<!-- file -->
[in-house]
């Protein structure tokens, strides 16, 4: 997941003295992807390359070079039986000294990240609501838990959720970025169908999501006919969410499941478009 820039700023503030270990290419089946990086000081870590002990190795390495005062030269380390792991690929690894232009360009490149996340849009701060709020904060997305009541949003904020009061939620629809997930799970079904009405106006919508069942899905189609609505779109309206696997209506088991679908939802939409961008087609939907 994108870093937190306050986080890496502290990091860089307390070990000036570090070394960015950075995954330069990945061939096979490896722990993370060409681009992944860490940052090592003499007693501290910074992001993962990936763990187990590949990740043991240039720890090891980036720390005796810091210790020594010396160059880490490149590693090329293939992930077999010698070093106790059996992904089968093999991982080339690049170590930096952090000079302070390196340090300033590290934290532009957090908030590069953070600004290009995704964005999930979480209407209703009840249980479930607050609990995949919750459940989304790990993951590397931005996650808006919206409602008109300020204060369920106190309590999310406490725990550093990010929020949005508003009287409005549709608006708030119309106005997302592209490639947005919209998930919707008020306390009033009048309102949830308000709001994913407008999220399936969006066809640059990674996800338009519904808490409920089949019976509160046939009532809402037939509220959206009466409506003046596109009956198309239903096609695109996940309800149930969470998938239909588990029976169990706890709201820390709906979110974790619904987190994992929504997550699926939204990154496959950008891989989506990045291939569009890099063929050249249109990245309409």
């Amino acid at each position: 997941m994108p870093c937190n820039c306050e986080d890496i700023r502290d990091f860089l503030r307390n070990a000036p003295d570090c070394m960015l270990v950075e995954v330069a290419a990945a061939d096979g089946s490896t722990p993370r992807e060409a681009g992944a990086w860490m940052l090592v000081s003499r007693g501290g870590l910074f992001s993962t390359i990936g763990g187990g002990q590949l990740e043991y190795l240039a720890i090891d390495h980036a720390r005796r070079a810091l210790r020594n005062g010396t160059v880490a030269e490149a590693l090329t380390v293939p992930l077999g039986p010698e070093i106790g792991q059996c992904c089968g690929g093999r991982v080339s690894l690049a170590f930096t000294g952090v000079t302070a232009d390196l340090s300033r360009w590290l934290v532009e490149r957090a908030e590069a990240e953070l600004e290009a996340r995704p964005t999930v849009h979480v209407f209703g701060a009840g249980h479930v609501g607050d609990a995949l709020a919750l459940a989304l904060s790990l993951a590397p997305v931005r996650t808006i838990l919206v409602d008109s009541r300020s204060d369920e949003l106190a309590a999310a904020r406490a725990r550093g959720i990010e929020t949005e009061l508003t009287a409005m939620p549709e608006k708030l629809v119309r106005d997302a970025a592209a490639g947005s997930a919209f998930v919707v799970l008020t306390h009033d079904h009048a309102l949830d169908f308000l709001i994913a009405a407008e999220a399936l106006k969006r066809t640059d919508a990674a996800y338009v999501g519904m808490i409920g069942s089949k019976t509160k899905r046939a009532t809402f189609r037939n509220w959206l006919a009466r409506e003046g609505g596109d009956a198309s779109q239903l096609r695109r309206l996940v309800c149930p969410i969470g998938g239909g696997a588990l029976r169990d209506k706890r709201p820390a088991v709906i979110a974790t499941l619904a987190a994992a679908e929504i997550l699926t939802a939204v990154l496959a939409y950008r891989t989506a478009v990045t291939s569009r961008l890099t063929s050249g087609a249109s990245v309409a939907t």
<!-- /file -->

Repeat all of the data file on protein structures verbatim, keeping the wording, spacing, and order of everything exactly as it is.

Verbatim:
[in-house]
């Protein structure tokens, strides 16, 4: 997941003295992807390359070079039986000294990240609501838990959720970025169908999501006919969410499941478009 820039700023503030270990290419089946990086000081870590002990190795390495005062030269380390792991690929690894232009360009490149996340849009701060709020904060997305009541949003904020009061939620629809997930799970079904009405106006919508069942899905189609609505779109309206696997209506088991679908939802939409961008087609939907 994108870093937190306050986080890496502290990091860089307390070990000036570090070394960015950075995954330069990945061939096979490896722990993370060409681009992944860490940052090592003499007693501290910074992001993962990936763990187990590949990740043991240039720890090891980036720390005796810091210790020594010396160059880490490149590693090329293939992930077999010698070093106790059996992904089968093999991982080339690049170590930096952090000079302070390196340090300033590290934290532009957090908030590069953070600004290009995704964005999930979480209407209703009840249980479930607050609990995949919750459940989304790990993951590397931005996650808006919206409602008109300020204060369920106190309590999310406490725990550093990010929020949005508003009287409005549709608006708030119309106005997302592209490639947005919209998930919707008020306390009033009048309102949830308000709001994913407008999220399936969006066809640059990674996800338009519904808490409920089949019976509160046939009532809402037939509220959206009466409506003046596109009956198309239903096609695109996940309800149930969470998938239909588990029976169990706890709201820390709906979110974790619904987190994992929504997550699926939204990154496959950008891989989506990045291939569009890099063929050249249109990245309409």
């Amino acid at each position: 997941m994108p870093c937190n820039c306050e986080d890496i700023r502290d990091f860089l503030r307390n070990a000036p003295d570090c070394m960015l270990v950075e995954v330069a290419a990945a061939d096979g089946s490896t722990p993370r992807e060409a681009g992944a990086w860490m940052l090592v000081s003499r007693g501290g870590l910074f992001s993962t390359i990936g763990g187990g002990q590949l990740e043991y190795l240039a720890i090891d390495h980036a720390r005796r070079a810091l210790r020594n005062g010396t160059v880490a030269e490149a590693l090329t380390v293939p992930l077999g039986p010698e070093i106790g792991q059996c992904c089968g690929g093999r991982v080339s690894l690049a170590f930096t000294g952090v000079t302070a232009d390196l340090s300033r360009w590290l934290v532009e490149r957090a908030e590069a990240e953070l600004e290009a996340r995704p964005t999930v849009h979480v209407f209703g701060a009840g249980h479930v609501g607050d609990a995949l709020a919750l459940a989304l904060s790990l993951a590397p997305v931005r996650t808006i838990l919206v409602d008109s009541r300020s204060d369920e949003l106190a309590a999310a904020r406490a725990r550093g959720i990010e929020t949005e009061l508003t009287a409005m939620p549709e608006k708030l629809v119309r106005d997302a970025a592209a490639g947005s997930a919209f998930v919707v799970l008020t306390h009033d079904h009048a309102l949830d169908f308000l709001i994913a009405a407008e999220a399936l106006k969006r066809t640059d919508a990674a996800y338009v999501g519904m808490i409920g069942s089949k019976t509160k899905r046939a009532t809402f189609r037939n509220w959206l006919a009466r409506e003046g609505g596109d009956a198309s779109q239903l096609r695109r309206l996940v309800c149930p969410i969470g998938g239909g696997a588990l029976r169990d209506k706890r709201p820390a088991v709906i979110a974790t499941l619904a987190a994992a679908e929504i997550l699926t939802a939204v990154l496959a939409y950008r891989t989506a478009v990045t291939s569009r961008l890099t063929s050249g087609a249109s990245v309409a939907t």